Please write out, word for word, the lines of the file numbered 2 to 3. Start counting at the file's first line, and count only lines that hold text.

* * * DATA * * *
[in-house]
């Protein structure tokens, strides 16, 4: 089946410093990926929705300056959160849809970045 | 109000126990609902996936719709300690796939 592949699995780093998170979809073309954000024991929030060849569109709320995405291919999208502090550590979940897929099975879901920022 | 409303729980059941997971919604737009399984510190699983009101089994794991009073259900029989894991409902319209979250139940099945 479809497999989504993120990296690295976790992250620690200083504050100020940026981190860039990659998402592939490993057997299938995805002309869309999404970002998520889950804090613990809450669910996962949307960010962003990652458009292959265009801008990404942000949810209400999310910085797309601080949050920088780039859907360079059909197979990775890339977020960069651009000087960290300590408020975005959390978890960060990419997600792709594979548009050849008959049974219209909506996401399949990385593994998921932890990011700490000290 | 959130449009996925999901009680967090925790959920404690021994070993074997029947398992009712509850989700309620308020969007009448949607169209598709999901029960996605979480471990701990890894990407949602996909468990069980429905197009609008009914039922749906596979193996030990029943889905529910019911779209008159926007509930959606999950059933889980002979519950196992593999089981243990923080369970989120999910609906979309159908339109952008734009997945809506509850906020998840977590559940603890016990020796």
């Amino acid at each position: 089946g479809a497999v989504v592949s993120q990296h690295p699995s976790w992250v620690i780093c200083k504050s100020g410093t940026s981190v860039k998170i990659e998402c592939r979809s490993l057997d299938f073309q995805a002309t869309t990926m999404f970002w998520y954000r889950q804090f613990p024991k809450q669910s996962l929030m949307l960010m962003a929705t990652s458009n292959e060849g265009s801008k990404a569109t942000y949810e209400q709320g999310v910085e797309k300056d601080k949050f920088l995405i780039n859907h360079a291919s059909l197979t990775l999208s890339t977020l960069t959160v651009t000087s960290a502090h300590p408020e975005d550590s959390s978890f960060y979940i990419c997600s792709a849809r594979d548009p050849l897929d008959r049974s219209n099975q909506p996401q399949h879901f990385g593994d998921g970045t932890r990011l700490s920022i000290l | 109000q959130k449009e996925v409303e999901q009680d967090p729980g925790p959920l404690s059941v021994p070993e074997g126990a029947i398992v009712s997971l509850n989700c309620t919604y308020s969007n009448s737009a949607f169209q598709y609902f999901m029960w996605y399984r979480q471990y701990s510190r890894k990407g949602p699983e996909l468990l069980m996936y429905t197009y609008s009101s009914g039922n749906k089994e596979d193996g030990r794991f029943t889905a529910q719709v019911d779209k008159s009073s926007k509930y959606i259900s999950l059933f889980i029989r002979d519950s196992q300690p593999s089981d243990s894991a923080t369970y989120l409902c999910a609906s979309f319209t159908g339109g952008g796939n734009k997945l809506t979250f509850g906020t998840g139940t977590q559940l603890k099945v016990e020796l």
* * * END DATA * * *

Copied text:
């Protein structure tokens, strides 16, 4: 089946410093990926929705300056959160849809970045 | 109000126990609902996936719709300690796939 592949699995780093998170979809073309954000024991929030060849569109709320995405291919999208502090550590979940897929099975879901920022 | 409303729980059941997971919604737009399984510190699983009101089994794991009073259900029989894991409902319209979250139940099945 479809497999989504993120990296690295976790992250620690200083504050100020940026981190860039990659998402592939490993057997299938995805002309869309999404970002998520889950804090613990809450669910996962949307960010962003990652458009292959265009801008990404942000949810209400999310910085797309601080949050920088780039859907360079059909197979990775890339977020960069651009000087960290300590408020975005959390978890960060990419997600792709594979548009050849008959049974219209909506996401399949990385593994998921932890990011700490000290 | 959130449009996925999901009680967090925790959920404690021994070993074997029947398992009712509850989700309620308020969007009448949607169209598709999901029960996605979480471990701990890894990407949602996909468990069980429905197009609008009914039922749906596979193996030990029943889905529910019911779209008159926007509930959606999950059933889980002979519950196992593999089981243990923080369970989120999910609906979309159908339109952008734009997945809506509850906020998840977590559940603890016990020796």
């Amino acid at each position: 089946g479809a497999v989504v592949s993120q990296h690295p699995s976790w992250v620690i780093c200083k504050s100020g410093t940026s981190v860039k998170i990659e998402c592939r979809s490993l057997d299938f073309q995805a002309t869309t990926m999404f970002w998520y954000r889950q804090f613990p024991k809450q669910s996962l929030m949307l960010m962003a929705t990652s458009n292959e060849g265009s801008k990404a569109t942000y949810e209400q709320g999310v910085e797309k300056d601080k949050f920088l995405i780039n859907h360079a291919s059909l197979t990775l999208s890339t977020l960069t959160v651009t000087s960290a502090h300590p408020e975005d550590s959390s978890f960060y979940i990419c997600s792709a849809r594979d548009p050849l897929d008959r049974s219209n099975q909506p996401q399949h879901f990385g593994d998921g970045t932890r990011l700490s920022i000290l | 109000q959130k449009e996925v409303e999901q009680d967090p729980g925790p959920l404690s059941v021994p070993e074997g126990a029947i398992v009712s997971l509850n989700c309620t919604y308020s969007n009448s737009a949607f169209q598709y609902f999901m029960w996605y399984r979480q471990y701990s510190r890894k990407g949602p699983e996909l468990l069980m996936y429905t197009y609008s009101s009914g039922n749906k089994e596979d193996g030990r794991f029943t889905a529910q719709v019911d779209k008159s009073s926007k509930y959606i259900s999950l059933f889980i029989r002979d519950s196992q300690p593999s089981d243990s894991a923080t369970y989120l409902c999910a609906s979309f319209t159908g339109g952008g796939n734009k997945l809506t979250f509850g906020t998840g139940t977590q559940l603890k099945v016990e020796l």